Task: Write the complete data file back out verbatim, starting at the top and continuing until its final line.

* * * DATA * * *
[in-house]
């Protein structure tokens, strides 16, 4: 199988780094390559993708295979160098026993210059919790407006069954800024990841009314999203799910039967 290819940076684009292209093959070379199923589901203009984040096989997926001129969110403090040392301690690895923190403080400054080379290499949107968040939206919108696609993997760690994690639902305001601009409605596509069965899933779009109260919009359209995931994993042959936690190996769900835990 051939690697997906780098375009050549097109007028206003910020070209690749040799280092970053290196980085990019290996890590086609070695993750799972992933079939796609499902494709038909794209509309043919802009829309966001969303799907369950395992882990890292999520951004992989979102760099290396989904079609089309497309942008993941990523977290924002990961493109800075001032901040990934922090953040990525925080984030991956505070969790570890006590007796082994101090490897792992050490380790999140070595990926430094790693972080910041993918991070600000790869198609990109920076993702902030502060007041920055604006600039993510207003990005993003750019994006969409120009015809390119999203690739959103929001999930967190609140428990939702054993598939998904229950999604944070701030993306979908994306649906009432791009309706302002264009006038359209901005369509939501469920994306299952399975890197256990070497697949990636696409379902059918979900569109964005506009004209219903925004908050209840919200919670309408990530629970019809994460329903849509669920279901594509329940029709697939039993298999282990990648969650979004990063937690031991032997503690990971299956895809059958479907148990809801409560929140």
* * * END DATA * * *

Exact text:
[in-house]
């Protein structure tokens, strides 16, 4: 199988780094390559993708295979160098026993210059919790407006069954800024990841009314999203799910039967 290819940076684009292209093959070379199923589901203009984040096989997926001129969110403090040392301690690895923190403080400054080379290499949107968040939206919108696609993997760690994690639902305001601009409605596509069965899933779009109260919009359209995931994993042959936690190996769900835990 051939690697997906780098375009050549097109007028206003910020070209690749040799280092970053290196980085990019290996890590086609070695993750799972992933079939796609499902494709038909794209509309043919802009829309966001969303799907369950395992882990890292999520951004992989979102760099290396989904079609089309497309942008993941990523977290924002990961493109800075001032901040990934922090953040990525925080984030991956505070969790570890006590007796082994101090490897792992050490380790999140070595990926430094790693972080910041993918991070600000790869198609990109920076993702902030502060007041920055604006600039993510207003990005993003750019994006969409120009015809390119999203690739959103929001999930967190609140428990939702054993598939998904229950999604944070701030993306979908994306649906009432791009309706302002264009006038359209901005369509939501469920994306299952399975890197256990070497697949990636696409379902059918979900569109964005506009004209219903925004908050209840919200919670309408990530629970019809994460329903849509669920279901594509329940029709697939039993298999282990990648969650979004990063937690031991032997503690990971299956895809059958479907148990809801409560929140």